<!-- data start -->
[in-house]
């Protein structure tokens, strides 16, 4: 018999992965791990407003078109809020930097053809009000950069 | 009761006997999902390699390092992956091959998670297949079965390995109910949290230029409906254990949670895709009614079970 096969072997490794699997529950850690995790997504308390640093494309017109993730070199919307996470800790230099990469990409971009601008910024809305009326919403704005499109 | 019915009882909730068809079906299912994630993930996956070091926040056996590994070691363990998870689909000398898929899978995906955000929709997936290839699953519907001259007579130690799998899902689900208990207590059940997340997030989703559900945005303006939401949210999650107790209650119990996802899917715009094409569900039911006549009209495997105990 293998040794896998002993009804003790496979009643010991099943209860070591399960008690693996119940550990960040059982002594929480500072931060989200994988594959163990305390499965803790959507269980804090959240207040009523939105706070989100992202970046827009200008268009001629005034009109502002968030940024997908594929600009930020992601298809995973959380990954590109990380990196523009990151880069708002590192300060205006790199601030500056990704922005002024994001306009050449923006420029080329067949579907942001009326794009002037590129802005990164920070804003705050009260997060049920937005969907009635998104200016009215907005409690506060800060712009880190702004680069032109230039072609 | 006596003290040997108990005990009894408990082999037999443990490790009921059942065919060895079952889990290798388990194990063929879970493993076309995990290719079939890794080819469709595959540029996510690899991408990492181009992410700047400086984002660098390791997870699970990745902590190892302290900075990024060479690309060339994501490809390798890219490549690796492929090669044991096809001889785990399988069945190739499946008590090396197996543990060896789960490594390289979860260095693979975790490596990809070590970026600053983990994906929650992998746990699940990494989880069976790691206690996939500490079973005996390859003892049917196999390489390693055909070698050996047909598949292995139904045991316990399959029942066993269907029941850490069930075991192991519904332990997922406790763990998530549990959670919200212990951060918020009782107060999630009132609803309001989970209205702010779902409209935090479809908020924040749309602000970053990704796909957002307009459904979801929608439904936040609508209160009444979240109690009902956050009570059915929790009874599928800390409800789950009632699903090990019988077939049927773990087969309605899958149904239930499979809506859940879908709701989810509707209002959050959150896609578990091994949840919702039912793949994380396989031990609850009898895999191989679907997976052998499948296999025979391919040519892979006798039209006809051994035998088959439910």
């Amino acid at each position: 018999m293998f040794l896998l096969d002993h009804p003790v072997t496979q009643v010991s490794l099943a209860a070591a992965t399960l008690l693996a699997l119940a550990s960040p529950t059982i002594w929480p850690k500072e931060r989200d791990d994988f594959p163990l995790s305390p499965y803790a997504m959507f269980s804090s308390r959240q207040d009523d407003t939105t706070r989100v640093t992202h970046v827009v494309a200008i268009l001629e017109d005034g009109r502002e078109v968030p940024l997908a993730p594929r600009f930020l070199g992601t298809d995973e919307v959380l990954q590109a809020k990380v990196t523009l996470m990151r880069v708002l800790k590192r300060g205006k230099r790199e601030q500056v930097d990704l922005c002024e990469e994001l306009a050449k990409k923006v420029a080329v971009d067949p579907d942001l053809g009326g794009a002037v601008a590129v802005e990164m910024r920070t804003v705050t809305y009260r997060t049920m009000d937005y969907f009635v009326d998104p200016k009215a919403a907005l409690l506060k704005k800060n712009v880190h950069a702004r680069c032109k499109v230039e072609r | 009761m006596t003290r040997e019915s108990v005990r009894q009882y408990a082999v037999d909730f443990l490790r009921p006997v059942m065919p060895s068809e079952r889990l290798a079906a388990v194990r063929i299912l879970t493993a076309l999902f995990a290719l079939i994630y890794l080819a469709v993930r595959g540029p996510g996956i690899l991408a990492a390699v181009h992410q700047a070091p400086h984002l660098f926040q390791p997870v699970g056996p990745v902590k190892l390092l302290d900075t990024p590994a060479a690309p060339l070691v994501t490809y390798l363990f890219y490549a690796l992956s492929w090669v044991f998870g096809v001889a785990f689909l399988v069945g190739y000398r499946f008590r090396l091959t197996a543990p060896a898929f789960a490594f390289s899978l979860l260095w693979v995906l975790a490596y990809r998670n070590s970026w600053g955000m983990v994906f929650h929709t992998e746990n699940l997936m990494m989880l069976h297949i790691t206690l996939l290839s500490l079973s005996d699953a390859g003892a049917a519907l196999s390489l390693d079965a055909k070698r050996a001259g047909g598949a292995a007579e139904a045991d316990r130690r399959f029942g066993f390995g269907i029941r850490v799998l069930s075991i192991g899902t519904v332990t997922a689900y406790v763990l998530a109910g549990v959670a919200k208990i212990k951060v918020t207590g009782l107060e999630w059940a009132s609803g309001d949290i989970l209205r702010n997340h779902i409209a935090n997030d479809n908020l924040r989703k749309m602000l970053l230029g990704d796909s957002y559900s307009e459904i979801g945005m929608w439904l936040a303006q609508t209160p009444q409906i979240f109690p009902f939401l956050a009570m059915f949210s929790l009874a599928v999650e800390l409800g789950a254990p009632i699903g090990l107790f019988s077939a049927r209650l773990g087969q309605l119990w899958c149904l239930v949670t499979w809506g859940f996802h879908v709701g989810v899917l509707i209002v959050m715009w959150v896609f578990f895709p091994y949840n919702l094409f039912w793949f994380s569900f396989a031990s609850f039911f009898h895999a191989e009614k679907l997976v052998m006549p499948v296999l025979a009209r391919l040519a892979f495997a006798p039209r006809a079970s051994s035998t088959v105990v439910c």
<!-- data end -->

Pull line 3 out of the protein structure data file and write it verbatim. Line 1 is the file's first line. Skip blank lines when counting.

């Amino acid at each position: 018999m293998f040794l896998l096969d002993h009804p003790v072997t496979q009643v010991s490794l099943a209860a070591a992965t399960l008690l693996a699997l119940a550990s960040p529950t059982i002594w929480p850690k500072e931060r989200d791990d994988f594959p163990l995790s305390p499965y803790a997504m959507f269980s804090s308390r959240q207040d009523d407003t939105t706070r989100v640093t992202h970046v827009v494309a200008i268009l001629e017109d005034g009109r502002e078109v968030p940024l997908a993730p594929r600009f930020l070199g992601t298809d995973e919307v959380l990954q590109a809020k990380v990196t523009l996470m990151r880069v708002l800790k590192r300060g205006k230099r790199e601030q500056v930097d990704l922005c002024e990469e994001l306009a050449k990409k923006v420029a080329v971009d067949p579907d942001l053809g009326g794009a002037v601008a590129v802005e990164m910024r920070t804003v705050t809305y009260r997060t049920m009000d937005y969907f009635v009326d998104p200016k009215a919403a907005l409690l506060k704005k800060n712009v880190h950069a702004r680069c032109k499109v230039e072609r | 009761m006596t003290r040997e019915s108990v005990r009894q009882y408990a082999v037999d909730f443990l490790r009921p006997v059942m065919p060895s068809e079952r889990l290798a079906a388990v194990r063929i299912l879970t493993a076309l999902f995990a290719l079939i994630y890794l080819a469709v993930r595959g540029p996510g996956i690899l991408a990492a390699v181009h992410q700047a070091p400086h984002l660098f926040q390791p997870v699970g056996p990745v902590k190892l390092l302290d900075t990024p590994a060479a690309p060339l070691v994501t490809y390798l363990f890219y490549a690796l992956s492929w090669v044991f998870g096809v001889a785990f689909l399988v069945g190739y000398r499946f008590r090396l091959t197996a543990p060896a898929f789960a490594f390289s899978l979860l260095w693979v995906l975790a490596y990809r998670n070590s970026w600053g955000m983990v994906f929650h929709t992998e746990n699940l997936m990494m989880l069976h297949i790691t206690l996939l290839s500490l079973s005996d699953a390859g003892a049917a519907l196999s390489l390693d079965a055909k070698r050996a001259g047909g598949a292995a007579e139904a045991d316990r130690r399959f029942g066993f390995g269907i029941r850490v799998l069930s075991i192991g899902t519904v332990t997922a689900y406790v763990l998530a109910g549990v959670a919200k208990i212990k951060v918020t207590g009782l107060e999630w059940a009132s609803g309001d949290i989970l209205r702010n997340h779902i409209a935090n997030d479809n908020l924040r989703k749309m602000l970053l230029g990704d796909s957002y559900s307009e459904i979801g945005m929608w439904l936040a303006q609508t209160p009444q409906i979240f109690p009902f939401l956050a009570m059915f949210s929790l009874a599928v999650e800390l409800g789950a254990p009632i699903g090990l107790f019988s077939a049927r209650l773990g087969q309605l119990w899958c149904l239930v949670t499979w809506g859940f996802h879908v709701g989810v899917l509707i209002v959050m715009w959150v896609f578990f895709p091994y949840n919702l094409f039912w793949f994380s569900f396989a031990s609850f039911f009898h895999a191989e009614k679907l997976v052998m006549p499948v296999l025979a009209r391919l040519a892979f495997a006798p039209r006809a079970s051994s035998t088959v105990v439910c």